Though I have been a coach for 10 years, I competed at a time when "funk" wasn't very popular. The style and moves have always been exotic, mysterious and misunderstood by me. This is the first video where I feel "funk" has really been demystified. - Chester Chen
with Jordan Leen, University of Virginia Assistant Coach;
2015 ACC Tournament Champions;
2008 NCAA Champion at Cornell; 3x All American; 2x EIWA Champion; 2005 Ivy League Rookie of the Year
Funk wrestling is starting to dominate wrestling, frustrating coaches and wrestlers at every level. NCAA Champion Jordan Leen demonstrates several techniques and the importance of position when it comes to beating the funk wrestler.
Coach Leen is one of the most prolific clinicians in the country and does an amazing job of breaking down even complicated techniques and positions so even inexperienced wrestlers can understand. He maintains beating funk has less to do with technique and more to do with positioning. He covers the basics of good positioning from leg attacks that will eliminate that threat. His positioning - with your head and chest high, hips underneath you and protecting your feet - allows wrestlers to come out on top over many of the improvised positions caused by scrambles.
Coach Leen covers exactly what the funk wrestler is looking for and how to protect against it. He explains the importance of position as well as how to wrestle from scramble positions and how to win those positions. He talks about protecting your feet and ankles so your opponent cannot get to their position of advantage. The "leg pass" is the most common of all funk techniques, and learning how to deal with it is a key skill that will make you more confident in not only defending funk, but also in attacking to start with. Grabbing ankles is another common funk skill that is developed to counter leg attacks. Coach Leen shows how just sitting back on your heels is not enough. He also shares some excellent strategies to make this an easy position to counter.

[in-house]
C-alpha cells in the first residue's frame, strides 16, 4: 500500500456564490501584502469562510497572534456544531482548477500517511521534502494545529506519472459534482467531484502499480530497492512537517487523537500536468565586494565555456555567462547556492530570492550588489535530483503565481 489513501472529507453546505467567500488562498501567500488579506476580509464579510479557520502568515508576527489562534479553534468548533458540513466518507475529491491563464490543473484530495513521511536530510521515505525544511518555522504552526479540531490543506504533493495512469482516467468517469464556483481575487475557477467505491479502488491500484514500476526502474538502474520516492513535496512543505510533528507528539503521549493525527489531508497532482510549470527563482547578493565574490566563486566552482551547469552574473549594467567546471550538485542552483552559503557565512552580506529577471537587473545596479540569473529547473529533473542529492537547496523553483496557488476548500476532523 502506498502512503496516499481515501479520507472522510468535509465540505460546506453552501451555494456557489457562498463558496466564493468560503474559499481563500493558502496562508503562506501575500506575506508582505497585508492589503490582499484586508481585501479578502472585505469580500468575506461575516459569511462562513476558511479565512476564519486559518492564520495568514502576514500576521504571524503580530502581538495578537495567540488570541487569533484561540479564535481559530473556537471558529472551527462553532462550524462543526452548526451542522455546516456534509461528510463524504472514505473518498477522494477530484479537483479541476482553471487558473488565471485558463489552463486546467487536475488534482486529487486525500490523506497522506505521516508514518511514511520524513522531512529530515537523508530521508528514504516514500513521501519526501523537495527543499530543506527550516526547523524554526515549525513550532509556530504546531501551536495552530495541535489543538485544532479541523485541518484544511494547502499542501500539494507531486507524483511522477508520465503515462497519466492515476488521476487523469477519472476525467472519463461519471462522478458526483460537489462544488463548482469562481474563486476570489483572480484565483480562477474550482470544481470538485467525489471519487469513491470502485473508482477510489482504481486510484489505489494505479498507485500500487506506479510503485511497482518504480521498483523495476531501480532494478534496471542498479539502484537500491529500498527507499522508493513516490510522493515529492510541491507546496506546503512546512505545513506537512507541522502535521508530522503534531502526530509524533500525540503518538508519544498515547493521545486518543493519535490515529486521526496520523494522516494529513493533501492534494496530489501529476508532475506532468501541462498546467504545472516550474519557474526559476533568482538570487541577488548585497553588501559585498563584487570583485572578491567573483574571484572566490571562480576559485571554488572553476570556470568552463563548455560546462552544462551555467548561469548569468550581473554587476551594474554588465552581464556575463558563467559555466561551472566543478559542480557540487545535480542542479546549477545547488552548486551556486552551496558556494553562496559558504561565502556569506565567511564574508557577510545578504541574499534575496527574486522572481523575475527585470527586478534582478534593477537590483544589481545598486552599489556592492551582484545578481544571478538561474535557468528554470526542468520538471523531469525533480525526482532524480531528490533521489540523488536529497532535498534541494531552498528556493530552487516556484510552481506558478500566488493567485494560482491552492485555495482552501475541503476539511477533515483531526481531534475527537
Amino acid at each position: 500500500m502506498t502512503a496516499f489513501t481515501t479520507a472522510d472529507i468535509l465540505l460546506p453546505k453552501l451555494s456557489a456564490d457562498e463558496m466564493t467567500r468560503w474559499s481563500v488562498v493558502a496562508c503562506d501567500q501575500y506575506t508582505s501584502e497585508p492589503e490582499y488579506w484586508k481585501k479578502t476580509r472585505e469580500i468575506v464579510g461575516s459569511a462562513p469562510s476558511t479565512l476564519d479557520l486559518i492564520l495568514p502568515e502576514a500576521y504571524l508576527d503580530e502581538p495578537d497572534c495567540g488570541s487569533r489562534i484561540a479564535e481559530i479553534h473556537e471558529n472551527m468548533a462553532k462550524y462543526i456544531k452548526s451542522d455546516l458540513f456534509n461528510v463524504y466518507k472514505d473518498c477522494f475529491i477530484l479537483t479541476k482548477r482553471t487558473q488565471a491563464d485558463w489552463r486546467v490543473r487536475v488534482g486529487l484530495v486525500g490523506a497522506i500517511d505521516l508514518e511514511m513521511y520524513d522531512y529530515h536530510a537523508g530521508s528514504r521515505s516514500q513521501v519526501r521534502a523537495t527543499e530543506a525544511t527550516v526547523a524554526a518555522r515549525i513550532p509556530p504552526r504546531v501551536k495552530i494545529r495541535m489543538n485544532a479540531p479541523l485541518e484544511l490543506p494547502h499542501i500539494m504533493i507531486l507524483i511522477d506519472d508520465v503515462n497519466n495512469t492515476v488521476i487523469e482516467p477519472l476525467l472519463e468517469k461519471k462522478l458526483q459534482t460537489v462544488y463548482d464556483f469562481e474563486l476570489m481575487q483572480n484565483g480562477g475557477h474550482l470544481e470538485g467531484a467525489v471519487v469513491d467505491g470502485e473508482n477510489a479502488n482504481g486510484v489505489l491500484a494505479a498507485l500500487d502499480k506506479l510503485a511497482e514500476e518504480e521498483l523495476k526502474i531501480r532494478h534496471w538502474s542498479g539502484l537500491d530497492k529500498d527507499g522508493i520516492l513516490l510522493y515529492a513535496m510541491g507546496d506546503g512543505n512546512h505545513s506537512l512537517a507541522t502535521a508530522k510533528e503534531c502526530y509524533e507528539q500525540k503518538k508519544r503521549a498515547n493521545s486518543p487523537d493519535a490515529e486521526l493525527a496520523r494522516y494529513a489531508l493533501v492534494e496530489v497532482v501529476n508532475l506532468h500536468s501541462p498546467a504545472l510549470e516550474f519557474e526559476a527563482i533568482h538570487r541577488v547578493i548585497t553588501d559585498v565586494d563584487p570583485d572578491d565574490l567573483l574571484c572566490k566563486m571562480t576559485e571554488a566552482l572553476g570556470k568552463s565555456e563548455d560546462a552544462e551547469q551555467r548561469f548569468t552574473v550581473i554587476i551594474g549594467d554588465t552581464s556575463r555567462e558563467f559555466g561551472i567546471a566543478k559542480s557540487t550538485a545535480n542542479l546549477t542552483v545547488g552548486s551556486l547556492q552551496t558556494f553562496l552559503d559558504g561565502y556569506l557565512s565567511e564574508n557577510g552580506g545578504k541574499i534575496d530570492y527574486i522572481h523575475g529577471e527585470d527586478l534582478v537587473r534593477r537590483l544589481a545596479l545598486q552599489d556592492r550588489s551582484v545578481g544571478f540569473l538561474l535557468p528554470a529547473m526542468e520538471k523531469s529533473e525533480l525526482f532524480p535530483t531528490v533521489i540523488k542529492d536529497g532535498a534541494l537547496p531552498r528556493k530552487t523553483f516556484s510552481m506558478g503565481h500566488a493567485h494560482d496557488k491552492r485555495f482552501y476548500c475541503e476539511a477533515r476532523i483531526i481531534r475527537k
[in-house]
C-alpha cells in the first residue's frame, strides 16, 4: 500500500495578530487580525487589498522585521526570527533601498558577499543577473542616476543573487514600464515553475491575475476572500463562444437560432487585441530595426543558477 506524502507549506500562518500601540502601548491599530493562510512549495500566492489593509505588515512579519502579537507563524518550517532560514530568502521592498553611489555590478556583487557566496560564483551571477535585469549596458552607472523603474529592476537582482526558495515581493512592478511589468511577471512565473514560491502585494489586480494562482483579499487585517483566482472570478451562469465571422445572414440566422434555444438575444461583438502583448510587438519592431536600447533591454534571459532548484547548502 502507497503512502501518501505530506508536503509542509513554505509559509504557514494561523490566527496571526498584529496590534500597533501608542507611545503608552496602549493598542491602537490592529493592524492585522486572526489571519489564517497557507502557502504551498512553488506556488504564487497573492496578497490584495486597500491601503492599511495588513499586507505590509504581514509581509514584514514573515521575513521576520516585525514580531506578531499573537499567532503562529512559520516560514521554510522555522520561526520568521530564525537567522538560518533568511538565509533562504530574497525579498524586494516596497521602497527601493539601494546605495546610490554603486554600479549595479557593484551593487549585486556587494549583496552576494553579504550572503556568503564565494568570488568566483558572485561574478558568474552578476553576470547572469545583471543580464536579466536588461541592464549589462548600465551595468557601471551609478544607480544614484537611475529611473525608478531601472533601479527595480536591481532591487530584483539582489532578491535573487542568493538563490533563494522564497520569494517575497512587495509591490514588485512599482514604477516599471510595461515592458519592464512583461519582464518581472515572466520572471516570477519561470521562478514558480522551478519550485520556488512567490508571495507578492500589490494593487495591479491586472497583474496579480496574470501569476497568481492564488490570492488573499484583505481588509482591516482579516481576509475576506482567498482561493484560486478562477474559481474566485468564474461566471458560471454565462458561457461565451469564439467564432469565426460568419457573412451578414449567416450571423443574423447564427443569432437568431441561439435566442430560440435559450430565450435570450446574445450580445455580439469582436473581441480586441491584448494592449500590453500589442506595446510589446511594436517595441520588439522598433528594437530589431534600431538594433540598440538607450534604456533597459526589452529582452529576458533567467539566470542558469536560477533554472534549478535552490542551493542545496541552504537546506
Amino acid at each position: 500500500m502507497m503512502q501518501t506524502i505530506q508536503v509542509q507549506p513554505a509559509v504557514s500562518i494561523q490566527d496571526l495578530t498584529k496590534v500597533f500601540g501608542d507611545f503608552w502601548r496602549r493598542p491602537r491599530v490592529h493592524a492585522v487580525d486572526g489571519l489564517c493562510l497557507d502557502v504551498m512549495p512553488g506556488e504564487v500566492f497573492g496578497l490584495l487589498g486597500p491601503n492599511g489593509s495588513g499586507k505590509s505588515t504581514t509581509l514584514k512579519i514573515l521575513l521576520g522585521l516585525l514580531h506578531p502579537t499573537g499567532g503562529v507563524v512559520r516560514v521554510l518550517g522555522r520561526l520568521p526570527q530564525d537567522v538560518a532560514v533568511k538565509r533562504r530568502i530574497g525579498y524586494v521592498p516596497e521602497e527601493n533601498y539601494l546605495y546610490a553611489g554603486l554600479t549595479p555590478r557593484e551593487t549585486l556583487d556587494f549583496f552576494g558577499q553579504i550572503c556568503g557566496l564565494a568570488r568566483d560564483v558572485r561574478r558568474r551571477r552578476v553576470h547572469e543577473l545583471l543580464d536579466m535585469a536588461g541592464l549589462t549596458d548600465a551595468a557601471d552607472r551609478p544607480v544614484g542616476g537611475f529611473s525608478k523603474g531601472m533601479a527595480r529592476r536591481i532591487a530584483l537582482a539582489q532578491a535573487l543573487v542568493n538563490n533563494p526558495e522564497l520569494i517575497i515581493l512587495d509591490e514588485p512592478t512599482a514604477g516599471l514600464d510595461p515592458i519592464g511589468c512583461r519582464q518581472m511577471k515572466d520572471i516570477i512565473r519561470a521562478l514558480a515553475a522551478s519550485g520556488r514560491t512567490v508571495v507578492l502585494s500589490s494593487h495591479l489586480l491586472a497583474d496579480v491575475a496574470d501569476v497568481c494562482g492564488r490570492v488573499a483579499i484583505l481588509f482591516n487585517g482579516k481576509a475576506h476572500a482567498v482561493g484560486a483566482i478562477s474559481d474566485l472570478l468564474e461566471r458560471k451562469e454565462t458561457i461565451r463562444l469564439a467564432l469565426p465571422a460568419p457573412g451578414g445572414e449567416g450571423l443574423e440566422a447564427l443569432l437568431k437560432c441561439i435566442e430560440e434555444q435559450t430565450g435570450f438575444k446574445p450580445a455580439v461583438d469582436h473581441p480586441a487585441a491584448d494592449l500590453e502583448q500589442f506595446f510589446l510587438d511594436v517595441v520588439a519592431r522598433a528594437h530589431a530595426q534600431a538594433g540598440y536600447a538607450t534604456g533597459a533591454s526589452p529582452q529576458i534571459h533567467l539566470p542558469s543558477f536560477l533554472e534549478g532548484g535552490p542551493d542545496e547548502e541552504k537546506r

Once in a scramble position, Coach Leen demonstrates how to get back into good position. Strategies for staying out of "the funk" are given for high single legs, high-crotches and low single leg takedowns.
Finally, Coach Leen shares real-life examples of how to use good positioning to stay out of scrambles, and how to get back into good position once your position has been broken. With a partner, he demonstrates scrambles from all positions covered in the presentation. They start by showing the worst-case scenario, and then work backwards, one step at a time, until they get back into good position.
Coach Leen adds several drills that, if used during regular practice, can help protect against funk wrestling This presentation not only helps you defend scramblers but it can also be used to teach some funk.
Keeping good position will keep you out of scrambles, enabling you to stop the funk. When caught in funk, these principles will help you get back into solid position and win the scramble.
50 minutes. 2015.